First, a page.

India: No Copyright Lies With Any Work Registrable Under The Designs Act, 2000

INTRODUCTION:

Delhi High Court recently disposed-off the suit filed by the Holland Company LP seeking injunction to restrain S.P. Industries from manufacturing or selling Automatic Twist Lock [ATL] and spare parts in 3-D form, evolving from the 2-D artistic work of Holland Company LP in the form of industrial drawings.

Plaintiff sought an interim injunction restraining defendant from manufacturing a product on the grounds that it was infringing the plaintiff's copyright on its engineering drawings. The plaintiff Holland Company LP and its Indian Partner, claimed to have invented "automatic twist locks" – ATL, to help secure containers on the railcars. The system is used by the Indian Railways which put out a tender for procurement of the ATL systems.

RELEVANT LAW:

Section 15 in the Copyright Act, 1957

As per the Section 15 of the Copyright Act, 1957, there is a special provision regarding copyright in designs registered or capable of being registered under the Designs Act, 2000. The copyright shall not subsist in any design which is registered under the Designs Act, 2000 and further the copyright in any design, which is capable of being registered under the Designs Act, 2000, but which has not been so registered, shall cease as soon as any article to which the design has been applied has been reproduced more than fifty times by an industrial process by the owner of the copyright, or, with his license, by any other person.

In this regard, as soon as any article to which a design has been applied has been reproduced more than 50 times by an industrial process, it ceases to have any copyright on the same. Meaning thereby the author will lose any protection or right over the creation as the owner has not opted for Design Registration and also has reproduced the article bearing the design more than 50 times by an industrial process.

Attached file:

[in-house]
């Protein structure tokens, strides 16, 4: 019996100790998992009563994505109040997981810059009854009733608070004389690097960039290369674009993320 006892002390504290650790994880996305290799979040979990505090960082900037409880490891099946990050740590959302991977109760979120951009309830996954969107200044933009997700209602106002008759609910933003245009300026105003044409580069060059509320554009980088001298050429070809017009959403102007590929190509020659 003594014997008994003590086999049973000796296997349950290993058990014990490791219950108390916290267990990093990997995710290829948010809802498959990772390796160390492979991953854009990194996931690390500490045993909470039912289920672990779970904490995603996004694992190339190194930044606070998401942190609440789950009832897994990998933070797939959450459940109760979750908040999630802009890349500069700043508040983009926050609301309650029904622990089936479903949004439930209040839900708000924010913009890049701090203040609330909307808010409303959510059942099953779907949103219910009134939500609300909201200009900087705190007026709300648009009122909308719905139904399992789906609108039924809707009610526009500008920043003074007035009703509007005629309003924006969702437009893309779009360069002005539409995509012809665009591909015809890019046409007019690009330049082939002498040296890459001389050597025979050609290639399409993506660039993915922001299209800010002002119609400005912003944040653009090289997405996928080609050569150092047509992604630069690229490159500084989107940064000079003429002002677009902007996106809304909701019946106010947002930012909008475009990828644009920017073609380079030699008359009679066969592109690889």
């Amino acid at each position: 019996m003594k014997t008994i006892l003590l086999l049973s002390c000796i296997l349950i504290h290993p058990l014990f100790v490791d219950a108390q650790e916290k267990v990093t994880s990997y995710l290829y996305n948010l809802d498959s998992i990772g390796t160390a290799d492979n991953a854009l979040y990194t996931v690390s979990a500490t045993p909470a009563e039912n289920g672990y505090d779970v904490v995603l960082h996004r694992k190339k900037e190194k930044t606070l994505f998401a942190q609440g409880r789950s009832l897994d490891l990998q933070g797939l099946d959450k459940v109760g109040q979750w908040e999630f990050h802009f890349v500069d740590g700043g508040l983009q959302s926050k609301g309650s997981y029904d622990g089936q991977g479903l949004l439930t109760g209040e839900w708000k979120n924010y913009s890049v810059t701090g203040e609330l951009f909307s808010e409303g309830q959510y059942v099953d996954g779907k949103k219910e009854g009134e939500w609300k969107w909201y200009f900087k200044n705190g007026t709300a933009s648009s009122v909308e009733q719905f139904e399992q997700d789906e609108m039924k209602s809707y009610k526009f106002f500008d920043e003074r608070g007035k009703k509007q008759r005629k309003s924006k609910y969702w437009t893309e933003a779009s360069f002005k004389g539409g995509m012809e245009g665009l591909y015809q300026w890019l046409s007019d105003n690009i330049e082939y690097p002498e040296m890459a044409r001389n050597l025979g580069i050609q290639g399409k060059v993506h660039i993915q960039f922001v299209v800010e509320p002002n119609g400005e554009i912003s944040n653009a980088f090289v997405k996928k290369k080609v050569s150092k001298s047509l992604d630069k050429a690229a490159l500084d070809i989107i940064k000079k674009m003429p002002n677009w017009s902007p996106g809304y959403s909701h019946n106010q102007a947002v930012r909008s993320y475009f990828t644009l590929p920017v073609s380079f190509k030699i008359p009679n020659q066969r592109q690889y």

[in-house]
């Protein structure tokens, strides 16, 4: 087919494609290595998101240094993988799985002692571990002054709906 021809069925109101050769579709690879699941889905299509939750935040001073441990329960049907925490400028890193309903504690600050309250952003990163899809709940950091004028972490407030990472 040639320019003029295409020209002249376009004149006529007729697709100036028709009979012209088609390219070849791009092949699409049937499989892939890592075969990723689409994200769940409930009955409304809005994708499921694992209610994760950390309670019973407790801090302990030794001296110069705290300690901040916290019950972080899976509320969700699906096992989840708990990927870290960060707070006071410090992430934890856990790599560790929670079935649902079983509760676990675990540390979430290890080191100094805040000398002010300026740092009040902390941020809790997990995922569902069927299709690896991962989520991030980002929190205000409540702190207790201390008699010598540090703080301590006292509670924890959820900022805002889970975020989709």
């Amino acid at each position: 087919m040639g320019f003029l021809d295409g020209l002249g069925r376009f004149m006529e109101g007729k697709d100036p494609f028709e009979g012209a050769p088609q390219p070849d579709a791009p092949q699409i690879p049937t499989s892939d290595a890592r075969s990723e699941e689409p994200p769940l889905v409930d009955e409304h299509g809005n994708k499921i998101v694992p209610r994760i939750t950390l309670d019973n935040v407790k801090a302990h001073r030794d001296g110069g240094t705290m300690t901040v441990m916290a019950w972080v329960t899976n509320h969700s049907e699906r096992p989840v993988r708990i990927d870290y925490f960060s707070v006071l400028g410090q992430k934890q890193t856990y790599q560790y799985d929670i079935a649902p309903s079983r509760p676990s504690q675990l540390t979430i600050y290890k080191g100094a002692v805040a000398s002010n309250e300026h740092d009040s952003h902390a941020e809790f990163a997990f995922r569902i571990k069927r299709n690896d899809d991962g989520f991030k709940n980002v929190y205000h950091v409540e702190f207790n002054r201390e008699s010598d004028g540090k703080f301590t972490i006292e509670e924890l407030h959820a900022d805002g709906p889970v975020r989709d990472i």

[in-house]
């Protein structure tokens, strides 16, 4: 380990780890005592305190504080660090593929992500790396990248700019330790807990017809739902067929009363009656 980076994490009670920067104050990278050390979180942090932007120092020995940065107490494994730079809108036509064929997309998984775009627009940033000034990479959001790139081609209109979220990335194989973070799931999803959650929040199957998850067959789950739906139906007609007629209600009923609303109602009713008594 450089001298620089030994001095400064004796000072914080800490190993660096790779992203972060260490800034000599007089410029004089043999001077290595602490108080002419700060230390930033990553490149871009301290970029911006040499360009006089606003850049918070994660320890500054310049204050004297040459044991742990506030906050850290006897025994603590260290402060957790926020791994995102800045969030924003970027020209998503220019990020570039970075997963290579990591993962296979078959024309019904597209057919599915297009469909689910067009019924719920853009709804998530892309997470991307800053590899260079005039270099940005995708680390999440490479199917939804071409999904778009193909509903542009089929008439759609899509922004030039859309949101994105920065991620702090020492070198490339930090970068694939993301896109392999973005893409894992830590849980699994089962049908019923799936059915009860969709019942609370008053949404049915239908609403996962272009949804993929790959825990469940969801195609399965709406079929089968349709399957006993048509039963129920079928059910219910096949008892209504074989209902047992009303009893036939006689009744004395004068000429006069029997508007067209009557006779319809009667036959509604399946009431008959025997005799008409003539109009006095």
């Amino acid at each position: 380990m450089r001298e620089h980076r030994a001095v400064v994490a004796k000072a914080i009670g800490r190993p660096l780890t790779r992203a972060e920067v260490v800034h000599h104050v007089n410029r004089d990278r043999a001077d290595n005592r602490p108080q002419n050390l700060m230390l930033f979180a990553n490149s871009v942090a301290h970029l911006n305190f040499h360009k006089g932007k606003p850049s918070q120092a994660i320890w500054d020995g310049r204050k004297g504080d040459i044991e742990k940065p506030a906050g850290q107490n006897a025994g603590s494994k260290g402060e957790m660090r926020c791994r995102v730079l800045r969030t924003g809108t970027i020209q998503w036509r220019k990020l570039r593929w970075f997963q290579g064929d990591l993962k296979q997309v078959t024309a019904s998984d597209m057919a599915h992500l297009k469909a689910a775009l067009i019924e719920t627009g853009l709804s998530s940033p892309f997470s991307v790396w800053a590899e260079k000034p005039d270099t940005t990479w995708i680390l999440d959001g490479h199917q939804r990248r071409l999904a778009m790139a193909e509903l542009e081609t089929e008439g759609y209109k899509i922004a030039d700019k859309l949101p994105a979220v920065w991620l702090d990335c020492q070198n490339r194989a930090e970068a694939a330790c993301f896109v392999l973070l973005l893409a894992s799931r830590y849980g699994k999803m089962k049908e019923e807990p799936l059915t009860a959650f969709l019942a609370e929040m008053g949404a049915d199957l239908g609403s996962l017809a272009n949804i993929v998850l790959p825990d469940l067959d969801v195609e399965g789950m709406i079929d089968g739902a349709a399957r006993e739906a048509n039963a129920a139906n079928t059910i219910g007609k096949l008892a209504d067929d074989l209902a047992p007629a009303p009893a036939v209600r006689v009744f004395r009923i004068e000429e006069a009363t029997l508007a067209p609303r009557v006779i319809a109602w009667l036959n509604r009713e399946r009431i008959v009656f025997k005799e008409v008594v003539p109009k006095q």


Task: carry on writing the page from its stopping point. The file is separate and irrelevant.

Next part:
FACTS OF THE CASE5:

The suit was filed by Plaintiff 1-Holland Company LP along with its exclusive licensee in India Plaintiff 2- Sanrok Enterprises. The Plaintiffs deals in the railways supply industry for car/wagon components, and manufactured and supplied the Indian Railways with ATL, which is a system for securing cargo containers to a support. The Plaintiffs also claimed to have a copyright over the industrial drawings of the ATL and spare parts thereto. Plaintiff 2 is the exclusive licensee of the Plaintiff no. 1 in India for manufacturing, selling, marketing and servicing ATL and spare parts. The Plaintiffs had previously supplied the drawings of the ATL device and its spare parts to Indian Railways, who thereafter used it on its BLC Wagon.

The Eastern Railway, Sealdah Division then floated a tender for carrying out the repairs, replacement of spare parts and the servicing of the defective parts for the ATL devices for BLC Wagon.

S.P. Industries ('Defendant') successfully outbid the Plaintiffs, and received the ATL repair contract. The Plaintiffs claimed that the Defendant do not have the requisite know-how to replace and repair the spare parts of the ATL devices which was earlier supplied to the Indian Railways by the Plaintiffs. That since Plaintiff have created the ATL devices, they have the right to maintain and sell the spare parts of the same and no other party has any right over the same. Accordingly, the said suit was instituted for permanent injunction.

The Hon'ble High Court of Delhi vide its order dated May 20, 2014, had dismissed the application filed by the Plaintiffs under Order 39 Rules 1 & 2 of the Code of Civil Procedure, 1908 seeking permanent injunction against the Defendant. Aggrieved by the said order, the Plaintiff filed an appeal bearing no. CS (COMM) 1419/2016 wherein vide order dated September 12, 2014, the Hon'ble Court was directed to decide the application afresh.

PLAINTIFFS' CLAIMS6:

  • The spare parts being the subject matter of the above-mentioned tender are components of ATL devices manufactured and supplied by the Plaintiffs, who also claim to have a patent over the said device (an application for registration of the patent has been moved and published) and copyright over the industrial drawings of the ATL and its spare parts.
  • Plaintiffs are the first owners of the ATL devices and spare parts thereof, and since the Plaintiffs possess copyright and patent over the same, no third party has the right to sell, manufacture, offer to sell or advertise ATL devices or spare parts thereto.
  • Plaintiffs held that the Defendant has intentionally, deliberately, knowingly and willfully offered its substandard products and services for use in Indian Railways.